To provide a DC signal SO proportional to the direct component 10 of the load current IL, the buck converter has a DC signal generation circuit 40, which in the example contains a sample-and-hold element 41 and an optional amplifier 42 connected after the sample-and-hold element 41. The input of the sample-and-hold element 41 is connected to the second connection of the inductor L to sample the voltage V2 between the second connection and the reference potential GND when the first transistor T1 is disabled and the second transistor T2 is conducting. The voltage V2 is defined as follows when the second transistor T2 is conducting:
V2=IL−Rdson2 (5),
where

Rdson2 is the on-resistance of the second transistor T2. The clock signal CLK that defines the beginning of the activation periods is fed to the sample-and-hold element 41. The sample-and-hold element 41 is designed to sample the load current value IL over the voltage V2 directly or each time the first transistor T1 is activated or shortly before that time. This is equivalent to saying that the sample-and-hold element 41 samples the minimum value of the load current IL.

The sample-and-hold element 41 holds the sampled value for the activation period of the first transistor T1. To clear the sampled value upon expiry of the activation period, the control signal S12 is fed to a reset input of the sample-and-hold element 41, for which the sample-and-hold element 41 is reset with the falling edge of the control signal S12.

An output signal of the sample-and-hold element 41 corresponding to the held sampled value is amplified by the optional amplifier 42 to produce the DC signal S0. What is crucial here is that the DC signal S0 exhibits at least an approximately constant amplitude matching the sampled value during the activation period of the first transistor T1. FIG. 4d shows the time behavior of the DC signal S0, which has a constant amplitude corresponding to the sampled value during the activation period Ton. The falling behavior of the signal S0 before the activation period Ton is due to the fact that the sample-and-hold element 41 used in the embodiment example already samples and holds the sampled signal for a period before the sampling time in order to hold the value already stored at the sampling time for the activation period Ton.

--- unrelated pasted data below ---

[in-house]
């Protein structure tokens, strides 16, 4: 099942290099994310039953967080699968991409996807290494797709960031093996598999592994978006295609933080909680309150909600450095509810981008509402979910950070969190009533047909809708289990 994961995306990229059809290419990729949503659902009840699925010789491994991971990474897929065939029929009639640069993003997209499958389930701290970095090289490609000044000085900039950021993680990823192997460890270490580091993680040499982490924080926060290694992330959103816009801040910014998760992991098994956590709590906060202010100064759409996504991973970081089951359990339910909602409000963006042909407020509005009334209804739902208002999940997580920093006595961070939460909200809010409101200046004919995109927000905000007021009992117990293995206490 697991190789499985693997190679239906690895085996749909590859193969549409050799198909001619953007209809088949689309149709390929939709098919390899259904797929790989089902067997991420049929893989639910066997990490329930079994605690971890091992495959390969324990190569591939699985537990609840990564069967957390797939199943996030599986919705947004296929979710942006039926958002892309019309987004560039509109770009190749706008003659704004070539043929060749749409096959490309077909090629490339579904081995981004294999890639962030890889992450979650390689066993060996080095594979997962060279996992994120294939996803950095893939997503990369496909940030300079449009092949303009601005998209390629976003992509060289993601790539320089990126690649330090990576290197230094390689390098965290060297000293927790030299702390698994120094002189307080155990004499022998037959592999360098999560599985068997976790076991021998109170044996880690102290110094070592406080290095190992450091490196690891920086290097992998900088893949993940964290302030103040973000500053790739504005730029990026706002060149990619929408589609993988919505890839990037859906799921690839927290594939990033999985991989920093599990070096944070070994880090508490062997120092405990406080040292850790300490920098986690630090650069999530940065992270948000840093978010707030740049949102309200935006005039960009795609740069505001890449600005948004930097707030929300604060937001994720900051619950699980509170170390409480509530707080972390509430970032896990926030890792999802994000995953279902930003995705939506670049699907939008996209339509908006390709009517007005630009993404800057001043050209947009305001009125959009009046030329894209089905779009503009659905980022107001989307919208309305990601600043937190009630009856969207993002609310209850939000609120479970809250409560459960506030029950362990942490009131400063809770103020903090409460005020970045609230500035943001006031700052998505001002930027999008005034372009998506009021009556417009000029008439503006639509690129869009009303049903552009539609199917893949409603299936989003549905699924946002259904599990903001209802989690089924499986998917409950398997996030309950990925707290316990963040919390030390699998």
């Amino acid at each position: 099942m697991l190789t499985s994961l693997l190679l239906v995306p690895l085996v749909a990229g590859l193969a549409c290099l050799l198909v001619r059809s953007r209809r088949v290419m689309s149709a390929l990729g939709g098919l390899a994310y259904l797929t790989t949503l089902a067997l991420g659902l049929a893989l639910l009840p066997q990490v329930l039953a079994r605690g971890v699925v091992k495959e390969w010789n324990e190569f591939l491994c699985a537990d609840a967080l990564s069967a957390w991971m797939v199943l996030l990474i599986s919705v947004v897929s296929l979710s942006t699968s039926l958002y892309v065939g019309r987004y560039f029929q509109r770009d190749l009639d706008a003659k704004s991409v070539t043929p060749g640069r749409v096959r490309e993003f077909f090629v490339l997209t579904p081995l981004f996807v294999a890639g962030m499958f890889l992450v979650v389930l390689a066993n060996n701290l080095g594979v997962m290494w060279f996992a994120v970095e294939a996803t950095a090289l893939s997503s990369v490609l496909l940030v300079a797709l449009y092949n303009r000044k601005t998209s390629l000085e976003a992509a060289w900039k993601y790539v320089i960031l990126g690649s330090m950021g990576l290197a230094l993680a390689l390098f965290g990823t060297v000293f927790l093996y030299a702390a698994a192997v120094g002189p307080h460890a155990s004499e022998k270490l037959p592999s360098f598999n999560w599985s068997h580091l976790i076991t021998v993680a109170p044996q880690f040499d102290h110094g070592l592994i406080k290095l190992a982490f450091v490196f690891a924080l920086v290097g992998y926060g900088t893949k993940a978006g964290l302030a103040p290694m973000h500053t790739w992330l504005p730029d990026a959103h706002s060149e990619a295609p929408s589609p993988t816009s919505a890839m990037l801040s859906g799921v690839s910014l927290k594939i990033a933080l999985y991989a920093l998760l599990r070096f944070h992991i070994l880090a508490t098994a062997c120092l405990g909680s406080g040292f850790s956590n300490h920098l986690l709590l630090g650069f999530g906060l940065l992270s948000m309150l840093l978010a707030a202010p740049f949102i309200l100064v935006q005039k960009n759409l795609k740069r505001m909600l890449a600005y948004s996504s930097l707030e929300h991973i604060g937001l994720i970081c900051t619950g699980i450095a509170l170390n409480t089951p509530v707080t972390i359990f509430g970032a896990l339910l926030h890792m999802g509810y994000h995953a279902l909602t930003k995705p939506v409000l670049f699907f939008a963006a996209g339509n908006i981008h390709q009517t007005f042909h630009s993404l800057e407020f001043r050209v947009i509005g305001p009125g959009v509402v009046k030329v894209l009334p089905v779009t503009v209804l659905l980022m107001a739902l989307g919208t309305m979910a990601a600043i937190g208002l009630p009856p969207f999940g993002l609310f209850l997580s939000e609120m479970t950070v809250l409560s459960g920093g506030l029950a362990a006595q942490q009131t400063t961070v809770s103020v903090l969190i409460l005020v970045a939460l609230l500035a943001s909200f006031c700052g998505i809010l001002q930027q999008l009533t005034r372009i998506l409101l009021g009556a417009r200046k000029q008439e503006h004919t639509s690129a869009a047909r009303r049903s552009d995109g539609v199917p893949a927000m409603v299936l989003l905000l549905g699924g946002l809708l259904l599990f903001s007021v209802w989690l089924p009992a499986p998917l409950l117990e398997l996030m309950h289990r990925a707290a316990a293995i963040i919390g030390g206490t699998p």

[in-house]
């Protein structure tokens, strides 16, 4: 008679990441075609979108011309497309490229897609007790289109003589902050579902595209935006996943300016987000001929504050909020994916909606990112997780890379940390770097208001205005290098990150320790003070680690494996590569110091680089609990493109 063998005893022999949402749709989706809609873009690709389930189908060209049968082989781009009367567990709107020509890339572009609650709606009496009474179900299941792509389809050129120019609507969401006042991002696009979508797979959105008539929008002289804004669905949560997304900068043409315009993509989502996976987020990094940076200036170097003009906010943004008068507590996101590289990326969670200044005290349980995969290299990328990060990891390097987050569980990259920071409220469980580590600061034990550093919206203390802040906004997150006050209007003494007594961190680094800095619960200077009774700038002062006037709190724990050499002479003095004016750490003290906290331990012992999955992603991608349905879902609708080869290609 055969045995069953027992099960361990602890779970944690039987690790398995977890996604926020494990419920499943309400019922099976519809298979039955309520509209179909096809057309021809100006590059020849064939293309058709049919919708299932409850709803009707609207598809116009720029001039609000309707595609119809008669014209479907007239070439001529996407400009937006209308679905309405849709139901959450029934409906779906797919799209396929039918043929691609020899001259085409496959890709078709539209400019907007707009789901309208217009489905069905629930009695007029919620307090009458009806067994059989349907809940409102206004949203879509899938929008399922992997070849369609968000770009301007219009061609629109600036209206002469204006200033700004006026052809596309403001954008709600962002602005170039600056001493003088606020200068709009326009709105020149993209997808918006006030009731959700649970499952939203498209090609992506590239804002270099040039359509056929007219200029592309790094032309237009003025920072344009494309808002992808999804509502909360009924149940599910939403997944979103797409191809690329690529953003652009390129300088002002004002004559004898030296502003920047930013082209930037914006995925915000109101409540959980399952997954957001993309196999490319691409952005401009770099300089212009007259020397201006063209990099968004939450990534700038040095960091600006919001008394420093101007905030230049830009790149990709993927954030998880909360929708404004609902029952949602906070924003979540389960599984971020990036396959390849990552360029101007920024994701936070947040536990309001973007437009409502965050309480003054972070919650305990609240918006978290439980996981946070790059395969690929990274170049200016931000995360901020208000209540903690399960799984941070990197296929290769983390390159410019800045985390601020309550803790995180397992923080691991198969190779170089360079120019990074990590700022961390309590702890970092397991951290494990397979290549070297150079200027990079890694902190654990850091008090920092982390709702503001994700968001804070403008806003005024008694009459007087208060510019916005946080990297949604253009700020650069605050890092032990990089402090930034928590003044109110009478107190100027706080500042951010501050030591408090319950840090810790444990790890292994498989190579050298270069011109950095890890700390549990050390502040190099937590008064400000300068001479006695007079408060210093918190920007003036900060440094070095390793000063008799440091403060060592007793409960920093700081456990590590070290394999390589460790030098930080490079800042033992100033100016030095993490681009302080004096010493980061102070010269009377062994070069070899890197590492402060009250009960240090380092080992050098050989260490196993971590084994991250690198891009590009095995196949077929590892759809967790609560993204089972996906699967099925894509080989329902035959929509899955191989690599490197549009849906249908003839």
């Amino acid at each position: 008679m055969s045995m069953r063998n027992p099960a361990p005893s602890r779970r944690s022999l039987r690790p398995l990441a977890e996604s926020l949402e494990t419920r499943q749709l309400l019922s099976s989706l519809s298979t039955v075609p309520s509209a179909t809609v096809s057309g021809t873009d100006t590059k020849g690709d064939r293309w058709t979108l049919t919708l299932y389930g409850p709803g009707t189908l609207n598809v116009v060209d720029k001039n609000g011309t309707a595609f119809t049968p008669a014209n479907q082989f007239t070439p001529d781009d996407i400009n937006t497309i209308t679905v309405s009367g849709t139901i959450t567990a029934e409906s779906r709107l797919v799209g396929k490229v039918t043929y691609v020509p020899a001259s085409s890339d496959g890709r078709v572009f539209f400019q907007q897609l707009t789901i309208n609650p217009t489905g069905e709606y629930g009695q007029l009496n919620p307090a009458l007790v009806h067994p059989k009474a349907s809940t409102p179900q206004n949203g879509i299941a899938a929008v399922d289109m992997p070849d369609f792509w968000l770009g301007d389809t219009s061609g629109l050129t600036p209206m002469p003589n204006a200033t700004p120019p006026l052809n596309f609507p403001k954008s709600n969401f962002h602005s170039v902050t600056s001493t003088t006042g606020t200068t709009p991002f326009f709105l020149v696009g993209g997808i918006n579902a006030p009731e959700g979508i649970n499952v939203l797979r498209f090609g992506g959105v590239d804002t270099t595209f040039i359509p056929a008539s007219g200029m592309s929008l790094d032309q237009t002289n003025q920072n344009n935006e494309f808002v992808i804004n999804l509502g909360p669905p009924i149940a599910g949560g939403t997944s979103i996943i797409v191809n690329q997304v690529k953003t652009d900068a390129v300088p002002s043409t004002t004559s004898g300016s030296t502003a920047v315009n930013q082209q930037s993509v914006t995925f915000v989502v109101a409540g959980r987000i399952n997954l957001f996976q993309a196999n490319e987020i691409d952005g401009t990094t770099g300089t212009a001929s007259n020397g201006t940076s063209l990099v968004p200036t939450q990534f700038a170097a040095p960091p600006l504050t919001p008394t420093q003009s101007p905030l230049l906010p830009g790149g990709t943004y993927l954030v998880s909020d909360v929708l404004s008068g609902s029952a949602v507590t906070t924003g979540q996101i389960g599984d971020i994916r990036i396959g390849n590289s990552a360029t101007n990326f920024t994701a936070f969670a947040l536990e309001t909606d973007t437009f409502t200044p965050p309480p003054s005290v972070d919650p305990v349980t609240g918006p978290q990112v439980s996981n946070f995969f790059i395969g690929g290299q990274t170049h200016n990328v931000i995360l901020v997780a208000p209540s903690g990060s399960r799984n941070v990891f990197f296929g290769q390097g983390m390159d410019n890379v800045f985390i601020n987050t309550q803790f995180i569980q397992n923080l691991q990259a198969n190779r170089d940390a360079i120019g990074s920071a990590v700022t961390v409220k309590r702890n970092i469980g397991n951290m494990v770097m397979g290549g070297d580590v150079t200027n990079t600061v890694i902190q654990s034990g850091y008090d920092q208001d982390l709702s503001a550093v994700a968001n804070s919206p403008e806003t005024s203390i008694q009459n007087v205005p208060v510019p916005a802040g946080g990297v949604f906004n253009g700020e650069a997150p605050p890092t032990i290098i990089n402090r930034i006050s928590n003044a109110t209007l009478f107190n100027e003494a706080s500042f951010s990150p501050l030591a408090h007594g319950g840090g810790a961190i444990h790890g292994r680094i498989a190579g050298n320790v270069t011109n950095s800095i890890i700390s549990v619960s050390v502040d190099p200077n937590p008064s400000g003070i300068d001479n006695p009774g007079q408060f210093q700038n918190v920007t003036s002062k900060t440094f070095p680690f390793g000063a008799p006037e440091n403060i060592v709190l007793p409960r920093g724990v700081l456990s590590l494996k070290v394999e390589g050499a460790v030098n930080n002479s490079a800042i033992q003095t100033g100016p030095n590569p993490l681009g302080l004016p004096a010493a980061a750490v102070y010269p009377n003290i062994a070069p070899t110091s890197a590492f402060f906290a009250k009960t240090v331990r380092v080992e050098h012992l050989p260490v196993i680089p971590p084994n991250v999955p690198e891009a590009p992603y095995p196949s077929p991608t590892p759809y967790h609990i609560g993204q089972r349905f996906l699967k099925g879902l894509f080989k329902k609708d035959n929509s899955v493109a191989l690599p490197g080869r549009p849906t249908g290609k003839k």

The DC signal S0 is proportional to the sampled local minimum values of the load current IL and is therefore proportional to the direct component 10 as shown in FIG. 4a, which represents the basic pattern of the ramp-shaped signal characteristic.

The ramp signal Sr and the DC signal S0 are fed to a logic circuit 26, which is designed in the embodiment example as a signal adder and which provides a load current signal S26 corresponding to the sum of the DC signal S0 and the ramp-shaped signal Sr. For the load current signal S23 to be proportional to the load current IL, the proportionality factor between the DC signal S0 and the direct component 10 must match the proportionality factor between the ramp signal Sr and the ramp-shaped signal component of the load current IL. To ensure this relationship, the following equation must apply:
Rdson2·Gms=Gm1·G-2·L/C (6)

The drive circuit 10 that produces the first drive signal S1 from the load current signal S26 and the control signal Sea has, in the embodiment example, an RS flip-flop 12, to whose setting input the clock signal CLK is fed, and at whose non-inverted output the control signal S12 is available, which is converted by means of the driver circuit I1 to the first drive signal S1. A level shifter 15 can be optionally connected before the setting input of the flip-flop 12. In this case, the clock signal CLK is fed to the level shifter 15, which adjusts the clock signal to a level suitable for setting the flip-flop 12. The clock signal CLK can be generated in the drive circuit 10, which is not treated further here, or fed in from an external clock generator.

As already explained, the clock signal CLK defines the activation times for the first transistor T1. The transistor T1 remains driven in a conducting state until the flip-flop 12 is reset and the control signal S12, and therefore the first drive signal S1, change to a low level. The flip-flop 12 is reset in accordance with the load current signal S26 and the control signal Sea: it is reset each time the load current signal S26 rises during the activation period to the value of the control signal Sea.